“We must put our fiscal house in order here at home and renew our long-term economic strength. To that end, the Budget Control Act of 2011 mandates reductions in federal spending, including defense spending,” Obama wrote.
The plan calls for the Pentagon to cut spending by 10 percent over the next decade and the administration is seeking to move away from preparing for ground wars and toward special ops and advanced technologies. The Army and Marine Corps would shrink the most.
The Pentagon is expected to announce cuts in major weapons systems soon, including delays in Lockheed Martin’s F-35 Joint Strike Fighter jet, one of the most costly weapons programs ever.
Even as Obama was readying his budget presentation, defense giant Boeing was apparently reading the writing on the wall, announcing it will shut down facilities in Wichita, a move that will cost more than 2,160 jobs and end the company’s generations-long presence in the area.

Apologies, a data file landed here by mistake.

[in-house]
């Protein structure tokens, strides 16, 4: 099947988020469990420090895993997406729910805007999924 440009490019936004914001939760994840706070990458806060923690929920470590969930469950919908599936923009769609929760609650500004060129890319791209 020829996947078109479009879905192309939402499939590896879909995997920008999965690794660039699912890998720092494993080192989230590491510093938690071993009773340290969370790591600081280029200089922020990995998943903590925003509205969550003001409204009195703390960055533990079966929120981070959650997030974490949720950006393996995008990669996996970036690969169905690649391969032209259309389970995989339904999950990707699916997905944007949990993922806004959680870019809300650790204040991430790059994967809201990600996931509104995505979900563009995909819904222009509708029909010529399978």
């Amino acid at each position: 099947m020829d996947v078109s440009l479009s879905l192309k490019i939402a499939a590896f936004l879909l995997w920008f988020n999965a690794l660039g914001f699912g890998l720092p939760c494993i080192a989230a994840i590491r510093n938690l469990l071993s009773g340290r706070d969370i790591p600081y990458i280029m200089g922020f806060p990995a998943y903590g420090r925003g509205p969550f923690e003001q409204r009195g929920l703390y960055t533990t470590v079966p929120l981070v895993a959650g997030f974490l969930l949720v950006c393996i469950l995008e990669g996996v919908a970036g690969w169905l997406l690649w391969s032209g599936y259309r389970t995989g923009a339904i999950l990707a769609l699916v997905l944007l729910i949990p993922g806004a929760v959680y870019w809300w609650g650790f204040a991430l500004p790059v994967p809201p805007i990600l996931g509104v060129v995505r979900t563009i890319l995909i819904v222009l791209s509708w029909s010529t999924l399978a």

Protected under the plan are benefits for active and retired military personnel, funding to protect against attacks in cyberspace, and spending on intelligence, surveillance and reconnaissance.
Opponents argue that the administration’s cuts would leave the U.S. military ill-prepared to respond to unpredictable future threats while at the same time damaging a huge sector of the American economy.
Backers of cutting defense spending acknowledge it will cost some contractors their biggest customer and many jobs will be lost, but in the long-term it will be less painful than cuts in some other areas like education and transportation.
Once again, the nation is caught in the tug and sway of a timeless predicament: Everyone agrees the budget must be cut, but finding the least painful place for the axe to fall is the problem.
- Defense cuts could be only the beginning (cnn.com)